The Satire This Time
Paul Beatty’s subversive parody of race relations in America, winner of the 2016 Man Booker Prize.
by Paul Beatty
Farrar, Straus and Giroux
$26.00 List Price
My late, much lamented friend John Leonard once wrote, "Satire means never having to say you're sorry." I wish John were still around for many reasons, but pertinent to the task at hand, I wish he were here to frame that assertion in the context of Paul Beatty's audacious, diabolical trickster-god of a novel. The Sellout taunts, jostles, bites your face, and makes so many inappropriate noises at whatever passes for America's Ongoing Dialogue on Race that it's practically begging to be batter-fried in acrimony and censure. A scatological narrative submitted with demonic energy and angelic grace (and without any apologies, not even for leaving some of its main plot points unresolved), this damn-near-instant classic of African American satiric fiction keeps asking impertinent questions to the end, arousing those open to its subversive agenda to wonder by the book's conclusion who's really on their worst behavior here: The Sellout's narrator and alleged "sellout," or the people in his world—and ours—who think they know better than he does how to go about getting Justice and Equality.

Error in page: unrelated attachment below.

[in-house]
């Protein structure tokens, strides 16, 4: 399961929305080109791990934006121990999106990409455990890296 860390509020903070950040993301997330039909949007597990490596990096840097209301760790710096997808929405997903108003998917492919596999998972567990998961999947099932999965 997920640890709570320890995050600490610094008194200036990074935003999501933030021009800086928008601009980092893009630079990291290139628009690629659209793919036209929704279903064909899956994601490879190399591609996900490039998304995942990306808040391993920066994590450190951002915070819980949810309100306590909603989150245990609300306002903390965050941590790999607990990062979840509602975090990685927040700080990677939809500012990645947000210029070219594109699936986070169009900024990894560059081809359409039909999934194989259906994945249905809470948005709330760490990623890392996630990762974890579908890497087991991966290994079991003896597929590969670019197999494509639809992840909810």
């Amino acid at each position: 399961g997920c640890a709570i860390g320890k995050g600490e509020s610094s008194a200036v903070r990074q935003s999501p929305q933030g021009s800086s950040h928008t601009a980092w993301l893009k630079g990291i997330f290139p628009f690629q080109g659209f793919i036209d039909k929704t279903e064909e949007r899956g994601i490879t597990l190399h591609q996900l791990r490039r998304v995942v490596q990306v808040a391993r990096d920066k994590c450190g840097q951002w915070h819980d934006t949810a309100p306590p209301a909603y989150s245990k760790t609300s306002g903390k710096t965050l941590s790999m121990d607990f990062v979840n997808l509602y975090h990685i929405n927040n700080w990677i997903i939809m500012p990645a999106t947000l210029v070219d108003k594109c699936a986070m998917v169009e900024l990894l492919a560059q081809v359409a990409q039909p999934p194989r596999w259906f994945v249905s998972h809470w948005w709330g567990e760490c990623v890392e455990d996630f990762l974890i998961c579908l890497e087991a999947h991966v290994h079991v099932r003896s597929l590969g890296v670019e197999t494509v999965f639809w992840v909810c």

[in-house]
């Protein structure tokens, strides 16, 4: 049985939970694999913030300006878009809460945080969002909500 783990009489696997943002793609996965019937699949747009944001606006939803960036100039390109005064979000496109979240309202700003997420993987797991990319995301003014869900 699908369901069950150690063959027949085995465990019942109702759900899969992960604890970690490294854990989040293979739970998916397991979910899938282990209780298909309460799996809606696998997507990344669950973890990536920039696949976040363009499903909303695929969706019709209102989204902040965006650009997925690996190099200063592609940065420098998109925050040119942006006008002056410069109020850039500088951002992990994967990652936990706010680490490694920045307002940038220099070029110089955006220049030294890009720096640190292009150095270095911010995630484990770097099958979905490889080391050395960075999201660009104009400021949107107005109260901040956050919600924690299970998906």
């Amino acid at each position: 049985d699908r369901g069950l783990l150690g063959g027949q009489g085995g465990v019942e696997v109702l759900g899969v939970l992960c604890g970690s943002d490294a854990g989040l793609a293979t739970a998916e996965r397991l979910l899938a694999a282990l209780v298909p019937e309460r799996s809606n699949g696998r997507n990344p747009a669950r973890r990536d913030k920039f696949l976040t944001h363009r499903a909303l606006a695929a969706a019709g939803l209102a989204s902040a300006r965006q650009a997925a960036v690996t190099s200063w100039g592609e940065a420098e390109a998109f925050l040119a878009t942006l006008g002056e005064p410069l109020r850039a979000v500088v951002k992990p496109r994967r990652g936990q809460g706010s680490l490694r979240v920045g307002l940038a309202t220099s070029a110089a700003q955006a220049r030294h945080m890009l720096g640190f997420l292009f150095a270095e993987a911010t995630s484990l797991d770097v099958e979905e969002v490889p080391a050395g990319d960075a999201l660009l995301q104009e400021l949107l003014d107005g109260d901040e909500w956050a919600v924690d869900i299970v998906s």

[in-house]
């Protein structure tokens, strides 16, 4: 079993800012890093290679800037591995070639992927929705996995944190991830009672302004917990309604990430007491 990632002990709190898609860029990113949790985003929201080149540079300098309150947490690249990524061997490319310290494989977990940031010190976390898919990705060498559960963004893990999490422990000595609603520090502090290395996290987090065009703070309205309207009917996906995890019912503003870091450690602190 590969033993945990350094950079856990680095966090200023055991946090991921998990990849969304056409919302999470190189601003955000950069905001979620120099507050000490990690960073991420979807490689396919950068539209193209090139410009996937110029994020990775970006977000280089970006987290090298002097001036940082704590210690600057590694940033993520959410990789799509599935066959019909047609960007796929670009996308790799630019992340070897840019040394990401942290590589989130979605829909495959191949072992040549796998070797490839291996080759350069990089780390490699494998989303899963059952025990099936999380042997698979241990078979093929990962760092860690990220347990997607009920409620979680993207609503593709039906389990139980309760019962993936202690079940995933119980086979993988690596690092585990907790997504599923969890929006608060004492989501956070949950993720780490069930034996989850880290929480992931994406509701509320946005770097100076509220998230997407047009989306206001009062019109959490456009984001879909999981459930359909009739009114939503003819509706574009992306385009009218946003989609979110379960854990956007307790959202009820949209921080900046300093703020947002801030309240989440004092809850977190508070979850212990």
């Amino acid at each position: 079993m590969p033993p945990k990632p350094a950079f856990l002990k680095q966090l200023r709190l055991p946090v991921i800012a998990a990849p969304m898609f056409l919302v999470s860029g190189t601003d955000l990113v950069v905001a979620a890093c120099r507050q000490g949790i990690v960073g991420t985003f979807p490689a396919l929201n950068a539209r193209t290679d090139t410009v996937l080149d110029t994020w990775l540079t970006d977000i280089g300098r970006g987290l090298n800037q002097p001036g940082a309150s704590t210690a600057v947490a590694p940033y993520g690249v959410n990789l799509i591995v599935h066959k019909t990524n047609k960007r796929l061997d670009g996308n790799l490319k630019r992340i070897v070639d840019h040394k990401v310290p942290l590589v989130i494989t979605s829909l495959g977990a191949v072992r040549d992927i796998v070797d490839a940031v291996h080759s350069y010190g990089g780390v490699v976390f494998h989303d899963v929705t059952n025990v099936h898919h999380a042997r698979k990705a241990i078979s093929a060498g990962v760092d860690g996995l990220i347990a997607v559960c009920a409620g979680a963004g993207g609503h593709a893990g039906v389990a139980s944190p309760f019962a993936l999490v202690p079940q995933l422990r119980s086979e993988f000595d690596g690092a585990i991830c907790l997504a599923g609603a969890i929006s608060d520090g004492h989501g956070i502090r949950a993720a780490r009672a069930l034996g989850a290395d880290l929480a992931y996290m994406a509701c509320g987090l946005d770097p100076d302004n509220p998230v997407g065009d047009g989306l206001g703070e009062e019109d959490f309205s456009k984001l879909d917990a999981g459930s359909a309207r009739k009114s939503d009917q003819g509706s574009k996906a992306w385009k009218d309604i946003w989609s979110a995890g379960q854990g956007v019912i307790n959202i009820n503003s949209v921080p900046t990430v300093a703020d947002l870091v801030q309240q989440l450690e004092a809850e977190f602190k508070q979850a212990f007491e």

Consider the opening lines, placed at base camp of this slippery slope:
This may be hard to believe, coming from a black man, but I've never stolen anything. Never cheated on my taxes or at cards. Never snuck into the movies or failed to give back the extra change to a drugstore cashier indifferent to the ways of mercantilism and minimum-wage expectations. I've never burgled a house. Held up a liquor store. Never boarded a crowded bus or subway car, sat in a seat reserved for the
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